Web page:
Ahwatukee teens speak out about bowel disease - Ahwatukee Foothills News: Community Focus

Ahwatukee teens speak out about bowel disease

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Posted: Friday, May 21, 2010 10:00 am

It takes guts for a teen to publicly discuss her bowels. But that’s exactly what two Ahwatukee Foothills sisters are doing to raise awareness of their chronic disease.

Theresa and Brigid Maloney live with ulcerative colitis, a severe inflammation of the digestive tract. This weekend, they’re donning tie-dyed shirts and gathering a team dubbed The Sisterhood of the Traveling Colitis to participate in the third annual Take Steps for Crohn’s and Colitis walk around Tempe Town Lake.

Crohn’s disease and colitis are two related bowel problems that keep the body from absorbing nutrients, said Kathie Gadberry, executive director of the Crohn’s and Colitis Foundation of America’s Southwest Chapter. With crohn’s, the problem is the intestinal tract, while with colitis, it’s the colon.

Symptoms include severe cramping, fever and diarrhea. If symptoms go on for an extended period of time, dehydration and malnourishment become a danger, Gadberry said.

There are about 30,000 people in Arizona known to be living with crohn’s or colitis, and there are likely more, Gadberry said. The symptoms aren’t pleasant to discuss, so it’s likely more people are suffering silently.

“Bathroom issues are not something people are typically comfortable talking about,” Gadberry said.

Theresa, 17, and Brigid, 14, agreed with that assessment. Both girls are grateful they’ve been able to talk to each other and spend time at a camp for kids suffering with colitis.

“It’s comforting that you know other people have it, too. You can talk and compare stories and not have to bottle it up,” Theresa said.

Theresa described it as a very painful disease, one that leaves suffers doubled over in pain and unable to eat.

Theresa  a junior at Xavier College Preparatory, has felt lucky to be supported by teachers and friends who understand her symptoms. Brigid, an eighth-grader at Kyrene Akimel A-al Middle School, has had a little more trouble with things like convincing people her bathroom breaks are often an emergency situation.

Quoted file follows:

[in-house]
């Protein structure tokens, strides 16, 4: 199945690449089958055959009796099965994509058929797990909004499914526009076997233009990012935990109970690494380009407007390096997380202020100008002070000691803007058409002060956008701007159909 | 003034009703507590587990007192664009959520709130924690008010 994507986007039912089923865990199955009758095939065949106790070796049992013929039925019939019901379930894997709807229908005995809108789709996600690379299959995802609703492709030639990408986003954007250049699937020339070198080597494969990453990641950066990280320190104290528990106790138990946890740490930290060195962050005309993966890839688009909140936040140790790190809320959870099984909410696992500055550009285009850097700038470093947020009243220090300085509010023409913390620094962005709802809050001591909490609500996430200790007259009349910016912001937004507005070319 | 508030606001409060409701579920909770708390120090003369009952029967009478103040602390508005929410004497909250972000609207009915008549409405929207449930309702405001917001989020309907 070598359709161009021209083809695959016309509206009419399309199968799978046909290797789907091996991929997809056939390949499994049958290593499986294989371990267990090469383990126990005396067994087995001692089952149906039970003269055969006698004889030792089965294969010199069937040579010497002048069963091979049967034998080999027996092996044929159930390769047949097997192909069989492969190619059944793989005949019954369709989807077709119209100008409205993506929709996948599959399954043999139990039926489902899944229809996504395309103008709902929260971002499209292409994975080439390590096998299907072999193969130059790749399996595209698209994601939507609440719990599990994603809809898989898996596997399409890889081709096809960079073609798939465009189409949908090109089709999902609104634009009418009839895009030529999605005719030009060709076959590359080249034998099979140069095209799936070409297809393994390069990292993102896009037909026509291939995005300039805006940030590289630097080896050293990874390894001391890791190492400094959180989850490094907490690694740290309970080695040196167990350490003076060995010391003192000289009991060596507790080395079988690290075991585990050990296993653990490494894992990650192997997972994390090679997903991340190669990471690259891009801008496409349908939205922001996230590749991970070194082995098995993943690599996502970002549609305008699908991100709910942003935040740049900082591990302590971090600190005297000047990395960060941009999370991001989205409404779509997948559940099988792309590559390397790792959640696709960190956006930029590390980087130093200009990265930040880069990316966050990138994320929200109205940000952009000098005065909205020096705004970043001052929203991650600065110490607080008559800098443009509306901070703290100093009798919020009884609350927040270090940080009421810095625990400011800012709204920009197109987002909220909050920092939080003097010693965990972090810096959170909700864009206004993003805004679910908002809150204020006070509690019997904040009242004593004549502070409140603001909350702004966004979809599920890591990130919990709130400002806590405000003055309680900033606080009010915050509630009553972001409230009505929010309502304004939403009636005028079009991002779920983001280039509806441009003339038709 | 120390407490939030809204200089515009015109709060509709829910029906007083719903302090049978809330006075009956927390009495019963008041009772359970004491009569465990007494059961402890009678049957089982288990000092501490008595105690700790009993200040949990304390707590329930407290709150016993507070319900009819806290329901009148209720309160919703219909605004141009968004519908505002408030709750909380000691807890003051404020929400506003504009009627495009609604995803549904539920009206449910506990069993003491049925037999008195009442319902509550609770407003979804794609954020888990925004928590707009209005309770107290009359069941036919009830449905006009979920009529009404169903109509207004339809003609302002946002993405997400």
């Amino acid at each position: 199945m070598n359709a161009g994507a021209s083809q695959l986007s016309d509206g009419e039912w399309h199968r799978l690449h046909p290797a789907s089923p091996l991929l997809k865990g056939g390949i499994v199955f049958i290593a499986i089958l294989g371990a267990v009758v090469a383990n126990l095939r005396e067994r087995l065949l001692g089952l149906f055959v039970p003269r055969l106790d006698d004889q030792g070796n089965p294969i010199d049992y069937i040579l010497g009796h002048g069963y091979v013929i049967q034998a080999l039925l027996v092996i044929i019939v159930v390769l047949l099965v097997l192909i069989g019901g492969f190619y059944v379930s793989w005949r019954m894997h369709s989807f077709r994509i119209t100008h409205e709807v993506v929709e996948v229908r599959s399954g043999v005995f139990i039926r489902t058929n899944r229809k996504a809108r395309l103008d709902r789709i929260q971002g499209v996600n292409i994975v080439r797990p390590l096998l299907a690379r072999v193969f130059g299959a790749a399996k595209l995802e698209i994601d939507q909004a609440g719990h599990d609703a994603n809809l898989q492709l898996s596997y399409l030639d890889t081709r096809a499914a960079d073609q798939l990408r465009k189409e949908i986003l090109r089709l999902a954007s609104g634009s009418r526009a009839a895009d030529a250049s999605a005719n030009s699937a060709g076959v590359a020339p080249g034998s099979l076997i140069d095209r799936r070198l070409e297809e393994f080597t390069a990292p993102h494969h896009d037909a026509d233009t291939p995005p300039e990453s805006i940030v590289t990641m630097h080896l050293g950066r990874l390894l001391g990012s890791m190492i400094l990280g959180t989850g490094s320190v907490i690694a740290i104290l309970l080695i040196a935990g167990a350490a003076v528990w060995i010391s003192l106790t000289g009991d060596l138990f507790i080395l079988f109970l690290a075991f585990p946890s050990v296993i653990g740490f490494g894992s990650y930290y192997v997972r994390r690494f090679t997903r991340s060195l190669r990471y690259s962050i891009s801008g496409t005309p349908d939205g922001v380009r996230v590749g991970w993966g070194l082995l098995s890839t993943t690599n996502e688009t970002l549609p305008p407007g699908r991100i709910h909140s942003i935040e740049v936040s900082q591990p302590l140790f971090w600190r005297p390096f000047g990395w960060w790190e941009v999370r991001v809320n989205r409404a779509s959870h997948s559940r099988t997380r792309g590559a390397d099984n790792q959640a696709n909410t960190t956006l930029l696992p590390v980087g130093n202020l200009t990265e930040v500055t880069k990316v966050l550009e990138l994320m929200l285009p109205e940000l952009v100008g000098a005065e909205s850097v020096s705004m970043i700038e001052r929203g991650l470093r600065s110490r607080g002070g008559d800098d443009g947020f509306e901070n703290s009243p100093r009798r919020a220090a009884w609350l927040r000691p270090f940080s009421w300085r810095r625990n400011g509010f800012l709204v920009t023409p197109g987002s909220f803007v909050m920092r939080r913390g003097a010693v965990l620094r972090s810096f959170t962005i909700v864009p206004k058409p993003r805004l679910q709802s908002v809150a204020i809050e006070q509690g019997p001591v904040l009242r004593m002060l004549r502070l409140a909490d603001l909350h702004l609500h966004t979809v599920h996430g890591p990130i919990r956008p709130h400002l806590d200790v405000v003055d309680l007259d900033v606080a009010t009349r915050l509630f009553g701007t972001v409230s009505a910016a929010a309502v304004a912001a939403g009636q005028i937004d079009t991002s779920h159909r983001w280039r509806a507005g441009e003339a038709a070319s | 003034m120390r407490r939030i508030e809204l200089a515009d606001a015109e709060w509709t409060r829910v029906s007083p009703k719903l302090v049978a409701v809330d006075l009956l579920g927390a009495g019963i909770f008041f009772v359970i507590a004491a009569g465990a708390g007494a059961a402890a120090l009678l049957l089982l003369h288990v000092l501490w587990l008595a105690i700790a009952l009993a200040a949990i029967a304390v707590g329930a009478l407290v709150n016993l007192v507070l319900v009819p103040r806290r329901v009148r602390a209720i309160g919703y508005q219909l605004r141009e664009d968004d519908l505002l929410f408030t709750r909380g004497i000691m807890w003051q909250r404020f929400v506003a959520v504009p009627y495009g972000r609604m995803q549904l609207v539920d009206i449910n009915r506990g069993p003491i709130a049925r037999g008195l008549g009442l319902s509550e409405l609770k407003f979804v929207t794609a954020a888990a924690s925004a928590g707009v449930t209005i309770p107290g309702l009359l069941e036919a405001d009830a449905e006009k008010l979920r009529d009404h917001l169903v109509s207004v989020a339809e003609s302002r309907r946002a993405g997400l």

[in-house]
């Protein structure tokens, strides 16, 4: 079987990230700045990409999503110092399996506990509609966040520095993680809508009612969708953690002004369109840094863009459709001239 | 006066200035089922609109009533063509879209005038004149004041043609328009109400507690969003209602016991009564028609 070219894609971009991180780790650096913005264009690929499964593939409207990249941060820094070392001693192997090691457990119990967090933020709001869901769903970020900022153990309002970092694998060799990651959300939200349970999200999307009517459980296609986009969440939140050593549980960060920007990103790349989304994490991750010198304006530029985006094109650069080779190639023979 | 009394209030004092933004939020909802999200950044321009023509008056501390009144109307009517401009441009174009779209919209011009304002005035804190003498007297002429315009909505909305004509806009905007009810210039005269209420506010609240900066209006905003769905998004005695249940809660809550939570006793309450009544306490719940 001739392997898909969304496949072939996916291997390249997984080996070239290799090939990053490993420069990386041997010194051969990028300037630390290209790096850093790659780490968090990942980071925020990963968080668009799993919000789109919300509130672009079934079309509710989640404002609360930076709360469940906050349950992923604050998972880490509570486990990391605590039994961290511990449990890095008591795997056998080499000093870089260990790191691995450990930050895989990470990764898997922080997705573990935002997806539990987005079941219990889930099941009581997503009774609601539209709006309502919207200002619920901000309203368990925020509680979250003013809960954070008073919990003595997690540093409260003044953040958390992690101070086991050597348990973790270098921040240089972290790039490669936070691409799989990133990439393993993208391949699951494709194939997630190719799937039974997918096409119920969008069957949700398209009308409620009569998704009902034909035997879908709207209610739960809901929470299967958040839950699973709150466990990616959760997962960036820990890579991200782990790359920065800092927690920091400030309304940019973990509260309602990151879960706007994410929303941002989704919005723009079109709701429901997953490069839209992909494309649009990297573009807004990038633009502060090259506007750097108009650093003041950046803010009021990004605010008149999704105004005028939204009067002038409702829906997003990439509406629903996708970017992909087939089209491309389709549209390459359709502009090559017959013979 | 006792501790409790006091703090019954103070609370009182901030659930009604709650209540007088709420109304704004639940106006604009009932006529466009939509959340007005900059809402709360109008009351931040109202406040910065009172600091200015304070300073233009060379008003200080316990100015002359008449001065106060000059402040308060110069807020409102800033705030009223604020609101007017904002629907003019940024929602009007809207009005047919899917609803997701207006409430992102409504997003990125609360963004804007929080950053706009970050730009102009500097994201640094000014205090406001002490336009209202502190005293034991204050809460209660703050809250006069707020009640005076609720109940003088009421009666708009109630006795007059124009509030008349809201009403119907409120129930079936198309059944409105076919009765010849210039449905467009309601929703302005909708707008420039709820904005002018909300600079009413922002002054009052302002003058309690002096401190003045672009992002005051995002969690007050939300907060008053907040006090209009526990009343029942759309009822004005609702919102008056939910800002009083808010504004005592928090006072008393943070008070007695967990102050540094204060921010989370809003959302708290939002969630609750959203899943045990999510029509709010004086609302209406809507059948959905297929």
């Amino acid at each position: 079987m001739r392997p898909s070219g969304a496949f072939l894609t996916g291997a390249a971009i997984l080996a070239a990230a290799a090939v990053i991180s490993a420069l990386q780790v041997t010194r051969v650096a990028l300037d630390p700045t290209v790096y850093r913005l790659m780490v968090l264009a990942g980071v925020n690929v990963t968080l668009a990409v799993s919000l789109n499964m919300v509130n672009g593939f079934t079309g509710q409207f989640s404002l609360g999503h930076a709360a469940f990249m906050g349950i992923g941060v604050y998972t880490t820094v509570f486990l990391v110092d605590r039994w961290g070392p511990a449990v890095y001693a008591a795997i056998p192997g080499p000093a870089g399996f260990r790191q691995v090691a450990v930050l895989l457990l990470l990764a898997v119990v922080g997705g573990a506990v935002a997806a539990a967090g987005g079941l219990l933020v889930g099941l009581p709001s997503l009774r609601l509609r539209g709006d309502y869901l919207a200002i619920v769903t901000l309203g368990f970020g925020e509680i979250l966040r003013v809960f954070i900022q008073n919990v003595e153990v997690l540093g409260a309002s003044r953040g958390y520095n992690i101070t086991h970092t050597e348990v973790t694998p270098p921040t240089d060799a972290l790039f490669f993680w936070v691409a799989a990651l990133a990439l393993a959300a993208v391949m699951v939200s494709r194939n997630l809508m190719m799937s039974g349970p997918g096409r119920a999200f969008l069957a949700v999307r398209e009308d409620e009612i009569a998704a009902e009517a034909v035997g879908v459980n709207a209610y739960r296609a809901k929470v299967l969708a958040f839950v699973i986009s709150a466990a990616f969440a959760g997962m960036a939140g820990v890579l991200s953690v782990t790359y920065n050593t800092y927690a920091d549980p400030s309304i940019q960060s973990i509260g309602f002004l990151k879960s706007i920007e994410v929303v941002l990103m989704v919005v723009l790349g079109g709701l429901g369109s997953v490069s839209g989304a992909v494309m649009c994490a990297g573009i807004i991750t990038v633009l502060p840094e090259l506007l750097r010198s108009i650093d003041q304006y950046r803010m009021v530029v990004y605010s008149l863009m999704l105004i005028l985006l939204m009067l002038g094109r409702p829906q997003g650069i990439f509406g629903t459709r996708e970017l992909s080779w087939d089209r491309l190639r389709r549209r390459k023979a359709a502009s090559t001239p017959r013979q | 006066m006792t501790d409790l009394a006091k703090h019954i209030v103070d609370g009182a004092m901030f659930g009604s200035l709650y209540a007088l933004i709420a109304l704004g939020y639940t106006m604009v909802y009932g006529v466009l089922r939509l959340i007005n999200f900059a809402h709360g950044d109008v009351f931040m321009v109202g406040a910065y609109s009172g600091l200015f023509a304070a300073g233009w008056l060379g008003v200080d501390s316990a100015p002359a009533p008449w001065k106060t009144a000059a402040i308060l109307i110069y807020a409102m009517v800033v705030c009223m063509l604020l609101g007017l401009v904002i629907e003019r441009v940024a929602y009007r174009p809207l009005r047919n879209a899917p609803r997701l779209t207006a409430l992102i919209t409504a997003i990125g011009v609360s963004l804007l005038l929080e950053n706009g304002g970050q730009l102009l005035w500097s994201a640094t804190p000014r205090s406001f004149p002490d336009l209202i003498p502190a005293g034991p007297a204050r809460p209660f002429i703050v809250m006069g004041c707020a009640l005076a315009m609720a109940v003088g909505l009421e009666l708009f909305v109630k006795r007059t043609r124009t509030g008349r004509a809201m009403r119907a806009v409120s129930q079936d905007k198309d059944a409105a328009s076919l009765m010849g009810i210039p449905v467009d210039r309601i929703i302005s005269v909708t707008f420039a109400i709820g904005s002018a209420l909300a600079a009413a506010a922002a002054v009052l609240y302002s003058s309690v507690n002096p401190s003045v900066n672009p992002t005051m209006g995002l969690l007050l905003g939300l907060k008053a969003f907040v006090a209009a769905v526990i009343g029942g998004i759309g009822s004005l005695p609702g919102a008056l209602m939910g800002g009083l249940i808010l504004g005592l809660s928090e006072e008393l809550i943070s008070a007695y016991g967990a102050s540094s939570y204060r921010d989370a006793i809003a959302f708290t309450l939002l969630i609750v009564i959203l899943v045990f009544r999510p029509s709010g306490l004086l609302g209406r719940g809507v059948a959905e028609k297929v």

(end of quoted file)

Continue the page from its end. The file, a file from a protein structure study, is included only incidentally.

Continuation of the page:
“One thing I wish teachers knew about, when you need to go, you need to go,” Brigid said.

Theresa started noticing bad stomachaches when she was 11. Doctors originally thought it was appendicitis, but diagnosed colitis shortly after she turned 12.

She was in and out of the hospital five times in the first year and a half.

“One day you’ll be feeling great, and you can be in the hospital in 24 to 48 hours,” Theresa said.

Brigid was also diagnosed at age 12. She started having stomachaches in January 2008, but didn’t say anything at first because she had seen what her sister had gone through.

She finally told her mom about her symptoms that spring.

“I wish I didn’t (wait). So now I want to tell kids, tell someone. You can get it under control faster. It’s not fun to suffer,” Brigid said.

Theresa and Brigid both have to watch what they eat, since certain foods like popcorn can cause problems. Theresa is in remission at the moment, so she only has to take two pills a day to help keep things under control.

For Brigid, it’s 17 pills each day. Since many of them are different kinds of steroids, some of which have weakened her bones, she’s had to stop running until she’s off all those medications.

But aside from some restrictions and occasional hospital stays, the girls lead normal lives. Both have found a retreat in music – musical theater for Theresa, Justin Bieber for Brigid.

“If Justin Bieber came to this walk, that would be amazing,” Brigid said.

And both are looking forward to this weekend’s walk. It’s a chance to raise money for research and to help send kids to the Painted Turtle Camp, which has a session for kids with the diseases.

Plus, it’s a chance to make colitis a little more known.

“A lot of people have never heard of it, so it’s really a silent disease,” Theresa said.

Tempe’s Take Steps for Crohn’s and Colitis walk starts at 5 p.m. May 22 at Tempe Beach Park,  Mill Avenue, north of Rio Salado Parkway. Registration starts at 4 p.m.

For more information on the walk, visit http://online.ccfa.org/site/PageServer?pagename=TS_homepage. To donate to the Maloneys’ team, click on the “Find a Walker” button and search for “sisterhood.”

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